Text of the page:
Agaricus devoniensis P. D. Orton - Sandy Mushroom

Phylum: Basidiomycota - Class: Agaricomycetes - Order: Agaricales - Family: Agaricaceae

Agaricus devoniensis

Agaricus devoniensis is a mushroom of sandy places - indeed, in Britain it is rarely seen anywhere but on coastal sand dunes. The lower slopes of dunes close to the dune slacks are likely places for this rather elusive species.


Infrequent in Britain and Ireland, Agaricus devoniensis occurs also in many parts of mainland Europe. The specimens shown on this page were photographed on the southeast cost of Portugal.

Agaricus devoniensis vies with the Pavement Mushroom, Agaricus bitorquis, for the title of most boring member of the once mighty Agaricus genus. (In the early days of mycology, virtually all gilled fungi were placed in this genus; most have subsequently been relocated to the other genera such as Cortinarius, Entoloma, Hygrocybe, Pluteus, Tricholoma etc.) What is surprising about this otherwise undistinguished mushroom is the fact that something so substantial can survive in what appears to be an almost entirely barren habitat. Perhaps the fact that death comes to so many creatures that venture into bare sand dunes on baking hot days means that there is always something in the way of organic matter for these and other dune fungi to feed upon.

Taxonomic history

First described in 1960 by British mycologist Peter Darbishire Orton (1916 - 2005), who gave it the scientific name Agaricus devoniensis, this species still retains its original name.

Synonyms of Agaricus devoniensis include Psaliota arenicola (Wakefield & Pearson) Pilat., and Agaricus arenophilus Huijsman.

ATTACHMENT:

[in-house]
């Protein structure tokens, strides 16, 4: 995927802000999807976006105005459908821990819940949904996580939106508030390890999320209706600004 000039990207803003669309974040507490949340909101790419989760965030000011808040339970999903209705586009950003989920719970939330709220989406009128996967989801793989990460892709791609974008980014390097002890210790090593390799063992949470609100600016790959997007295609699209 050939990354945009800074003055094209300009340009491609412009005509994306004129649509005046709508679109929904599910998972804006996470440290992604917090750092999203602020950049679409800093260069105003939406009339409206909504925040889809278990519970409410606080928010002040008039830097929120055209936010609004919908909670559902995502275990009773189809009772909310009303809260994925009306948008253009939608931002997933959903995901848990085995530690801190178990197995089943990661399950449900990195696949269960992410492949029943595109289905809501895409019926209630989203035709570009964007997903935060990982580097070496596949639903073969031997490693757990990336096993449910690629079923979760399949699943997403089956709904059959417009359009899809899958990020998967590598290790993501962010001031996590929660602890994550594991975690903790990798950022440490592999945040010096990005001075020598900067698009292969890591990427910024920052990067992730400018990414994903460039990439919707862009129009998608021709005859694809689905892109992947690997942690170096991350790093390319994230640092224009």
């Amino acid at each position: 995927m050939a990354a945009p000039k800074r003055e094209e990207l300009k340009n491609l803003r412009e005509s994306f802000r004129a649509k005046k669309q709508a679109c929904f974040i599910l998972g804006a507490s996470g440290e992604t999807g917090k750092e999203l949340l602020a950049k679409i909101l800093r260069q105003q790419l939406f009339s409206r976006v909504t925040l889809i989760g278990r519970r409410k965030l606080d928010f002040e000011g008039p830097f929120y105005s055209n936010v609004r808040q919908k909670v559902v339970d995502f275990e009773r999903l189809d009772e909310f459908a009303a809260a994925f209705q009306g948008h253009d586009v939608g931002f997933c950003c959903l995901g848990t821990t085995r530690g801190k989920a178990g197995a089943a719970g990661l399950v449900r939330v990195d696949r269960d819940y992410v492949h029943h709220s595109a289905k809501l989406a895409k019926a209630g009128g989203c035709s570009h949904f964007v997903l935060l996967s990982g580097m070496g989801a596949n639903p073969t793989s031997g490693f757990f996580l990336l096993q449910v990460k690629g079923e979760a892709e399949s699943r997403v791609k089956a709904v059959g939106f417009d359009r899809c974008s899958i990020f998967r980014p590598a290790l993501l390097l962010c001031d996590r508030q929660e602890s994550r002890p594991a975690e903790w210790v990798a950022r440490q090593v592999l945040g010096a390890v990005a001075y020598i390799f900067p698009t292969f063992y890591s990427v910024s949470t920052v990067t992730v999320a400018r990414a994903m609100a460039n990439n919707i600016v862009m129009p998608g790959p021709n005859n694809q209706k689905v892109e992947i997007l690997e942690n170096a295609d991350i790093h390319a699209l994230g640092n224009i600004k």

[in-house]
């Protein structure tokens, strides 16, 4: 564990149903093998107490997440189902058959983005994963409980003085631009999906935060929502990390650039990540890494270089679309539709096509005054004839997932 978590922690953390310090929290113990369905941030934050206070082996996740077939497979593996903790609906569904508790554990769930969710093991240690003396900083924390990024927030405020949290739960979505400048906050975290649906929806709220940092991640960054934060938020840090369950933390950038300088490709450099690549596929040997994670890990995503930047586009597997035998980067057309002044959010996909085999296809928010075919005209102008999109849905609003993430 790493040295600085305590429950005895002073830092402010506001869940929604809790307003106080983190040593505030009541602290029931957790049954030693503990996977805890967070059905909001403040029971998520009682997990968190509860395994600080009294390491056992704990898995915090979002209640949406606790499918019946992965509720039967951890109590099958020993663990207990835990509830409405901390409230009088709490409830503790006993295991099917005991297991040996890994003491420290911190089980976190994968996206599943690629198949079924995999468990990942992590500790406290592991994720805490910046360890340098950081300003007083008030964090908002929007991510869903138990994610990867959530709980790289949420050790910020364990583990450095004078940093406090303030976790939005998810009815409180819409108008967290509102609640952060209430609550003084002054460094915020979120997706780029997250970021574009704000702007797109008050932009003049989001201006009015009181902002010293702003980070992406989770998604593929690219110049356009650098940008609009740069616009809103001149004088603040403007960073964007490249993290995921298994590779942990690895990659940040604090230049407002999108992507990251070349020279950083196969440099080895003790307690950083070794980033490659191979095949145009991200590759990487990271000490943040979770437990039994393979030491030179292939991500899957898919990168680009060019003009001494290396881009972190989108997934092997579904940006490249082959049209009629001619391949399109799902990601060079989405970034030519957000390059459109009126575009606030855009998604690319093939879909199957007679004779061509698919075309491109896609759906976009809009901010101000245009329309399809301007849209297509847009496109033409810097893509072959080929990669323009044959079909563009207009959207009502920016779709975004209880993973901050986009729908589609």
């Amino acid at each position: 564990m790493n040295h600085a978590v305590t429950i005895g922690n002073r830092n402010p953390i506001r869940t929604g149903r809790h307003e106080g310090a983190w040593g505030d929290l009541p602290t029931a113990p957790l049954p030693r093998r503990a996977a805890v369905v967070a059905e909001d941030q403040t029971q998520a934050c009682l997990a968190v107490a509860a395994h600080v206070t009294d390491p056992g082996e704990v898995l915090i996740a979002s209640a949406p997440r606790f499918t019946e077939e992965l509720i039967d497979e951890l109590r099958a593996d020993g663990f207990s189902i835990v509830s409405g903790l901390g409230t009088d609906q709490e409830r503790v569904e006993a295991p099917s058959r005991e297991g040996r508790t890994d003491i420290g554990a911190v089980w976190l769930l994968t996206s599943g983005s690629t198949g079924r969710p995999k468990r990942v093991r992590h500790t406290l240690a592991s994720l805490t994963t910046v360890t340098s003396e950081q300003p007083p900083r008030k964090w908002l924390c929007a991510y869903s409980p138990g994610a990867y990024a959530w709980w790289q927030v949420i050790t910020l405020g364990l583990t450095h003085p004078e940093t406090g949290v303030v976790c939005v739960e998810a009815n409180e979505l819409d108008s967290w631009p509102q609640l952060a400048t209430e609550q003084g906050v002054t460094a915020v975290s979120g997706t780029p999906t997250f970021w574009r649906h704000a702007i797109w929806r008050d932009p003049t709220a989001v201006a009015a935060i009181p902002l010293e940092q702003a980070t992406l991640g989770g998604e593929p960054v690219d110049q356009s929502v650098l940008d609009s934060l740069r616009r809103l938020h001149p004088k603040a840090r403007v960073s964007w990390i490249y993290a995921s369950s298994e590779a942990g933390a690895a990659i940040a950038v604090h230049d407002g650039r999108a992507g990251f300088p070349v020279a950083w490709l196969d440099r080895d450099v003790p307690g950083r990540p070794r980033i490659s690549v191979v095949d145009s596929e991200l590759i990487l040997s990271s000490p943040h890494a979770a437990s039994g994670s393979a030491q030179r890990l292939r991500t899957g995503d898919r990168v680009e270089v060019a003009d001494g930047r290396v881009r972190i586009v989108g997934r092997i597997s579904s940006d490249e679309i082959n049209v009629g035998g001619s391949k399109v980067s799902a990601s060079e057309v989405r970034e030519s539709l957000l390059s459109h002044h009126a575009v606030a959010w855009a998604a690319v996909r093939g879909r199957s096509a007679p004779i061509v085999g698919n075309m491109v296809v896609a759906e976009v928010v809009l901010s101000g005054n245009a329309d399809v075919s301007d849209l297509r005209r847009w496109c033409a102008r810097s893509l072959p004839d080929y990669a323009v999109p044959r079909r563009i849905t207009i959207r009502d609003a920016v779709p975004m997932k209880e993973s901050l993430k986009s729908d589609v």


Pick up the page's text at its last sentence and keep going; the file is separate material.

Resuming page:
The specific epithet devoniensis was given to this mushroom in 1960 by British mycologist Peter Darbishire Orton and is a reference to the English county of Devon in which it was first recorded.

Identification guide

Cap of Agaricus devoniensis


Initially convex before flattening and sometimes becoming slightly concave, the silkily smooth white caps range from 4 to 7cm in diameter at maturity.

Gills of Agaricus devoniensis


Pale pink at first, the free densely crowded gills turn dark brown and eventually almost black as the fruitbody matures.

Stem of Agaricus devoniensis


3 to 4cm tall and 1 to 2cm in diameter, the white stems are smooth above the narrow, ring-like remnants of the partial veil. The stems are more or less cylindrical but sometimes slightly swollen at the base, which turns slightly reddish when cut or bruised.

The fragile ring is usually ephemeral, and by the time the fruitbody is fully developed there is rarely much evidence of a ring remaining.

Spores of Agaricus devoniensis


Ovoid or subglobose, 6-7 x 4.5-5.5µm.

Spore print

Deep chocolate brown.


Taste mild; odour not distinctive.

Habitat & Ecological role

Saprobic, on bare or lightly vegetated areas of coastal sand dunes.


July to October in Britain and Ireland.

Similar species

Agaricus bitorquis, the Pavement Mushroom, is very similar but with a thin double ring; it favours dry, compacted places beside paths.

Agaricus littoralis (Wakefield & Pearson) Pilat. also occurs in sand dunes; its cap is ochraceous brown and the spores are more elongated, typically 7 x 4.5µm, whereas the spores of Agaricus devoniensis are on average about 6.5 x 5µm.

Culinary Notes

Despite its rarity, some people ask only one question about this little mushroom: "Is it edible?" The answer is that it is as edible as any nice meal topped with a liberal sprinkling of sand... you simply have to grit your teeth and get on with it.

Reference Sources

Fascinated by Fungi, 2nd Edition, Pat O'Reilly 2016, reprinted by Coch-y-bonddu Books in 2022.

The genus Agaricus in Britain, 3rd Edition, self-published, Geoffrey Kibby 2011

BMS List of English Names for Fungi

Dictionary of the Fungi; Paul M. Kirk, Paul F. Cannon, David W. Minter and J. A. Stalpers; CABI, 2008

Taxonomic history and synonym information on these pages is drawn from many sources but in particular from the British Mycological Society's GB Checklist of Fungi.

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